B2 RNA binds RNA polymerase and inhibits transcription . Through this binding to RNA polymerase II, B2 RNA is incorporated into preinitiation complexes at promoters and inhibits transcription. The 70 nucleotides (nts) at the 5' end of B2 RNAs are evolutionarily conserved with tRNAs, and the 3' ends of B2 RNAs contain an A-rich sequence also conserved among all short interspersed elements, which are retrotransposons dispersed throughout the mouse genome with ~350,000 copies per cell . Biochemical assay shows that the 5' region from 3 to 74 nts neither binds to polymerase nor represses transcription, whereas the region from 75 to 149 binds to RNA polymerase II and represses transcription . Further deletion experiments revealed that the region from 81 to 131, which contains a stem-loop (81-97) and the unstructured single-stranded region (98-115), can be assembled into the preinitiation complexes and also represses transcription.
ncRNAs and G-rich RNA binding to TLS
It has been published that ncRNAs transcribed from the promoter regions of cyclin D1 gene (promoter-associated ncRNAs) have regulatory roles in transcription . Evidence that the promoter-associated ncRNAs execute transcriptional regulation, has been recently provided by analysis of TLS (translocated in liposarcoma) . TLS was initially identified as TLS-CHOP, the fusion protein arising from a chromosomal translocation [25, 26]. TLS also has been found to be involved in numerous activities, including transcription control, mRNA processing and DNA repair [27–29].
Biochemical studies demonstrated that TLS could bind to CBP/p300, which serve as essential coactivator for divergent species of transcription factors, for example, CREB, nuclear receptors, NFκB and STAT transcription factors [30, 31]. Their function of coactivator is mainly generated by their intrinsic histone acetyltransferase (HAT) activity [32, 33]. Furthermore, TLS could strongly inhibit the CBP/p300 HAT activity on the core histones and other substrates .
It has been reported that synthetic RNA oligonucleotides bind to TLS through a consensus sequence GGUG . Upon binding of GGUG RNA oligonucleotides (GGUG RNA), inhibitory activity of TLS against the HAT activity of CBP/p300 was enhanced . Biochemical experiments showed that the carboxy terminus of TLS bound to GGUG RNA, whereas the N terminus was interacted with CBP. The N terminus of TLS alone has stronger inhibitory activity against the HAT than did the full-length TLS. Furthermore, the N terminus of TLS turned out to interact with the C terminus of TLS (Figure 1A). The lower inhibitory activity of the full-length TLS might be the outcome of blocking the binding of the N-terminal domain of TLS with the HAT domain of CBP/p300 through binding of the TLS C-terminus. TLS bound with GGUG RNAs induced its higher binding to CBP/p300. These data suggest that the stronger inhibition of the HAT activity by TLS bound GGUG RNA results from bound of the C-terminus of TLS with GGUG RNA (Figure 1A) .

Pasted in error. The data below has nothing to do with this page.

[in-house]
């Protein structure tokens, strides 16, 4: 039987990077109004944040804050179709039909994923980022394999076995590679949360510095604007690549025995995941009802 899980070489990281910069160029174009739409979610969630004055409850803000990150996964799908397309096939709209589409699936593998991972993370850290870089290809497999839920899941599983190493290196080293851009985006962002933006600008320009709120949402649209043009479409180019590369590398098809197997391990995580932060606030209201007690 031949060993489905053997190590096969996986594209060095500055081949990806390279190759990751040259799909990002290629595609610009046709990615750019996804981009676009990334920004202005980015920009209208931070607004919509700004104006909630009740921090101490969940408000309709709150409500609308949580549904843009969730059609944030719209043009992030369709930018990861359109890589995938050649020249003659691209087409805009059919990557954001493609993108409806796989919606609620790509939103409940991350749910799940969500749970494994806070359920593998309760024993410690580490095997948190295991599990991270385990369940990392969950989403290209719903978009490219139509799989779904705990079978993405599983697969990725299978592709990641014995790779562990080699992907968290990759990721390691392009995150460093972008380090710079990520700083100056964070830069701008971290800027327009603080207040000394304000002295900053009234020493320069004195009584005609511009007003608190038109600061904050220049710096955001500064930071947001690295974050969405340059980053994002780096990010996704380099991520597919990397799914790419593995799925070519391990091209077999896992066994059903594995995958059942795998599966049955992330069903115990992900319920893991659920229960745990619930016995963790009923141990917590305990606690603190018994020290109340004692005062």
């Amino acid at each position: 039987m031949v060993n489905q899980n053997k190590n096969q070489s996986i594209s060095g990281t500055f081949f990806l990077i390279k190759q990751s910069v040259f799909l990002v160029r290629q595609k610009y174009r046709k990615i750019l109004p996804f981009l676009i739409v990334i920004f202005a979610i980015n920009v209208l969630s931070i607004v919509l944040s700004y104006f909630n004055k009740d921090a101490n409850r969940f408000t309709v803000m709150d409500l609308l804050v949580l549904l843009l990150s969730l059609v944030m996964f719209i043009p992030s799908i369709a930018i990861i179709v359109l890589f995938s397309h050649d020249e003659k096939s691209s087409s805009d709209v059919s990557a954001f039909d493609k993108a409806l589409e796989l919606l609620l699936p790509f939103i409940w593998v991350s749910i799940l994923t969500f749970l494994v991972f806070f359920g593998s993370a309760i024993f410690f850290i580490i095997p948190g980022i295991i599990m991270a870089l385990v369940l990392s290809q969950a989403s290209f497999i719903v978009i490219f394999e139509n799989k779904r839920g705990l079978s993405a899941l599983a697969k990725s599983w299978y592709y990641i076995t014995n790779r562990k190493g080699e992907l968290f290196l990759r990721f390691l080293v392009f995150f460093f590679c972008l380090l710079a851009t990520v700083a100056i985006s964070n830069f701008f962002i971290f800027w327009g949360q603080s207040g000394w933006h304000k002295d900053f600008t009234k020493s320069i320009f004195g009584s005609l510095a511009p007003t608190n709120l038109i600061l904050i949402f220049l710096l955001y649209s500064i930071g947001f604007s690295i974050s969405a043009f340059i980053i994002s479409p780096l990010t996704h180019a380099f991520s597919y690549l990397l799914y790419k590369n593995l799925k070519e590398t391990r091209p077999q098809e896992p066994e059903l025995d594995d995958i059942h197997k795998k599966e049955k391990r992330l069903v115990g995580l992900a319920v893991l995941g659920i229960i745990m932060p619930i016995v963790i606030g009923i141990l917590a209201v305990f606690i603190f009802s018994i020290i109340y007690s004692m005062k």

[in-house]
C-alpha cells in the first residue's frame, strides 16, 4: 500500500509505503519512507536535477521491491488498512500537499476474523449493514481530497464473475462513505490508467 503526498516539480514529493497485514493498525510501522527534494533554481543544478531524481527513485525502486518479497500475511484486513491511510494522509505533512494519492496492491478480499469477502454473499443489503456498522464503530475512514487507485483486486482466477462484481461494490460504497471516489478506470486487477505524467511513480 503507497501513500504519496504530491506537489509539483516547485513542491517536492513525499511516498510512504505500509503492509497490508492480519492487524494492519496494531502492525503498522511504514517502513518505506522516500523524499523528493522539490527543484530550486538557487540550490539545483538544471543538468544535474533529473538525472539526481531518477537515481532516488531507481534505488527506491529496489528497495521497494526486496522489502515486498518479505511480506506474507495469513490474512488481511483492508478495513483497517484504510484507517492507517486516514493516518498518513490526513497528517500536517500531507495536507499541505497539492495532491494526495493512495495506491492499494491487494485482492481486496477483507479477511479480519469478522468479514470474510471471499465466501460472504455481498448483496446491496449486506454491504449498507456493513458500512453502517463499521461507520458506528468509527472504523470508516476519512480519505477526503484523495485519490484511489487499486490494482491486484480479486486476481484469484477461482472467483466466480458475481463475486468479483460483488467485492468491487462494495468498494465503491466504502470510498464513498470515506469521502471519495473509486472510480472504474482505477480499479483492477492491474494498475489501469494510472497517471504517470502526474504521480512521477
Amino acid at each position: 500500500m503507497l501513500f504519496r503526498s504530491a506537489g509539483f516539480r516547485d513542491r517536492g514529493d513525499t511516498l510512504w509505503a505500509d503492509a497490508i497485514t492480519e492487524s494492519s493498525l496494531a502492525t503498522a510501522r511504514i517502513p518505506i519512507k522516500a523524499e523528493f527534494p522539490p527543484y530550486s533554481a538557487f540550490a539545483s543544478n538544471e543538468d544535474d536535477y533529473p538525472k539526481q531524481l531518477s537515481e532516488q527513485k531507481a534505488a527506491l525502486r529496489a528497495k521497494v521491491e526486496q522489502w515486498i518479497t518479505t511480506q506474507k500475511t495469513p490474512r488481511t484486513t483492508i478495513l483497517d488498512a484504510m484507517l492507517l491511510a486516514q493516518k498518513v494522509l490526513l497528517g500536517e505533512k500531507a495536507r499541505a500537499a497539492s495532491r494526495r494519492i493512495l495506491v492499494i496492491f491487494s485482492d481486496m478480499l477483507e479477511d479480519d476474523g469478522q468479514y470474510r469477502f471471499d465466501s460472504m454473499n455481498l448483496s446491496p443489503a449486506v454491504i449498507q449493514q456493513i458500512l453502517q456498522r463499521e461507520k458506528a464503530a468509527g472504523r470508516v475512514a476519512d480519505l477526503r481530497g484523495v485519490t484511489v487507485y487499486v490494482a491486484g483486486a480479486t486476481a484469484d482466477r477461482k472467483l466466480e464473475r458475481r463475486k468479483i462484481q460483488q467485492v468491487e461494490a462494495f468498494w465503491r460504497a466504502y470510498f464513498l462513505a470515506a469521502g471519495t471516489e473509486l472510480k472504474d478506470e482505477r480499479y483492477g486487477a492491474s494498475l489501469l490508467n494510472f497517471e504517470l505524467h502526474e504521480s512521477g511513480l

The interaction of TLS with CBP/p300 was stimulated by RNA oligonucleotides that binds to TLS, and this in turn resulted in inhibition of CBP/p300 HAT activity (Figure 1B) . Cell-based studies demonstrated that TLS could be recruited to and repress a subset of CREB target genes, including cyclin D1 and cyclin E1, by reducing local histone acetylation. Intriguingly, recruitment of TLS appeared to be dependent on its binding to ncRNAs transcribed from promoter regions of the cyclin D1 gene. Furthermore, transcription of these promoter-associated ncRNAs was induced by ionizing radiation, enhancing TLS recruitment and reducing cyclin D1 expression. Taken together, these findings provide the basis for a model in which the promoter-associated ncRNAs recruit TLS to the cyclin D1 promoter . The interaction of these ncRNAs with TLS induces recruitment of TLS to the promoter region of cyclin D1, and also a conformational change of TLS. This conformational change of TLS enables it to interact with CBP/p300 and to inhibit their HAT activities.
RNA bearing Guanine-rich sequences is able to fold into a G-quadruplex structure with cyclic Hoogsteen base pairs of four guanine bases (G-tetrads; Figure 2A) [35, 36]. The formation of the G-quadruplex is stabilized by the presence of monovalent cations (e.g., Na+, K+), which are positioned in the center of the structure and coordinated by the electron-rich carbonyl oxygens. The NMR structure of human telomeric repeat containing RNA (TERRA) r(UUAGGG)4 with K+ has been solved as the G-quadruplex structure in vitro and the structure of TERRA in living cells has been confirmed as G-quadruplex by a lights-switching pyrene probe (Figure 2B) .
TERRA is a large non-coding RNA in fungi and animals and works as a direct inhibitor of human telomerase, forming an integrated component of telomeric heterochromatin in cellular nuclei [38–41]. TLS strongly binds to TERRA via G-quadruplex structure in vitro . Purification of the human telomeric chromatin using proteomics technology indicated that TLS is one component of telomere binding protein goups . TLS forms a complex with the heterogeneous nuclear ribonucleoprotein A1 (hnRNP A1) which contains the four RNA recognition motifs and the RGG domain in the C-terminal domain and binds to TERRA and human telomeric DNA [44–46]. hnRNP A1 modulates telomere length and displaces the replication protein A (RPA) for protection of binding of telomeres 1 (POT 1) to telomeric DNA.
TERRA, G-quadruplex RNA, binds to transcriptional factor EWS